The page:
Will There Be a Second Round of COVID-19 Relief Stimulus Checks?

By Staff WriterLast Updated May 1, 2020 9:14:27 PM ET
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To help relieve the financial strain caused by the far-reaching complications of the novel coronavirus, federal lawmakers enacted a $2 trillion economic stimulus package, called the CARES Act, on March 27 that allowed for most Americans to receive checks of up to $1,200 to help navigate the COVID-19 pandemic fallout.

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So far, roughly 90 million Americans have received their payments, and as of April 24, 2020, the IRS has paid out roughly $157.96 billion — more than half of the $290 billion that was set aside for Americans as part of the $2.2 trillion CARES Act. But for many Americans coping with the financial consequences of COVID-19, $1,200 simply won’t be enough to pay the bills, take care of their families and deal with the unforeseen medical expenses that have resulted from the pandemic. Needless to say, the big question on most Americans’ minds is, “Will there be a second round of relief checks?”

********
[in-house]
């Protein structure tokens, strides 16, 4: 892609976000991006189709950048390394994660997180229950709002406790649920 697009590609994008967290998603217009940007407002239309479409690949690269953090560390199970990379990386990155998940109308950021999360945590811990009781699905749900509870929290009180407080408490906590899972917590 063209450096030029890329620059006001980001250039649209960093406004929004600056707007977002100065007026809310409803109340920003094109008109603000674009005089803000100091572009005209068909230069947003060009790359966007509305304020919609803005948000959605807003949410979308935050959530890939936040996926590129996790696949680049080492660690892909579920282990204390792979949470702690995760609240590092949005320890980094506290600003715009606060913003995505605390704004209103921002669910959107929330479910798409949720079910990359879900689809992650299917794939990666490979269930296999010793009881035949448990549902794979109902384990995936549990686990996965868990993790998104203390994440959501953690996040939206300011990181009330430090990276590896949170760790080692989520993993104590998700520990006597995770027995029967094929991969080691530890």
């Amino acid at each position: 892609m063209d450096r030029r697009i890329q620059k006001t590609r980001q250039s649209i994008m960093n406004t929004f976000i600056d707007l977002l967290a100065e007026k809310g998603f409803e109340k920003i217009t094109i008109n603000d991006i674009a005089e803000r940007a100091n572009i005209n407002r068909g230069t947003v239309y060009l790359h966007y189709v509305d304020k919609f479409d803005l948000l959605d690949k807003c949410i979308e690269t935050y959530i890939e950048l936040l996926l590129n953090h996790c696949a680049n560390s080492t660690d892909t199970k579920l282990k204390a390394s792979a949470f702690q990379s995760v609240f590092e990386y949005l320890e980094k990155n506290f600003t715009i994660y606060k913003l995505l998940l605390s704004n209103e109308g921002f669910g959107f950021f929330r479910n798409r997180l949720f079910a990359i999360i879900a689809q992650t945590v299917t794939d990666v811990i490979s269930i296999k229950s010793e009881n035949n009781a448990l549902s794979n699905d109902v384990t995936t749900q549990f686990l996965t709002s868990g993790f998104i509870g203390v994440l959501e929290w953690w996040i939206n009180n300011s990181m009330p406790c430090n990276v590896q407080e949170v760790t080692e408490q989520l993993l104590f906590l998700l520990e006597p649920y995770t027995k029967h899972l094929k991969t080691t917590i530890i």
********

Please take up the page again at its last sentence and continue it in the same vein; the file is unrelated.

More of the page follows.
What Is the Emergency Money for the People Act (EMPA)?

While the one-time $1,200 relief check certainly helps, unemployed Americans feel that it won’t go far enough to mitigate the financial burdens caused by the COVID-19 pandemic. In a recent survey conducted by SimplyWise, 63% of Americans will need another stimulus check within the next three months. With May bills looming and no real end in sight to the novel coronavirus precautions, there seems to be some hope for another round of payments.

In April, Reps. Ro Khanna (D-Calif.) and Tim Ryan (D-Ohio) proposed the Emergency Money for the People Act (EMPA), which would provide stimulus payments of $2,000 a month to qualifying U.S. citizens and residents over the age of 16 who earn less than $130,000 annually. After the first six months of relief, the program could be renewed until the unemployment rate reaches pre-novel coronavirus levels. 

Like the CARES Act, EMPA would use adjusted gross income from 2018 or 2019 tax returns, but the new act also aims to be more inclusive by accounting for students and dependents in a more thoughtful way. But would more relief mean more delay-related stress and opportunistic debt collectors? Not necessarily. Unlike CARES, EMPA would allow funds to be distributed by more 21st century payment platforms, like Venmo and PayPal. It’s impossible to predict the likelihood of this passing until after Congress resumes its session on May 4. 

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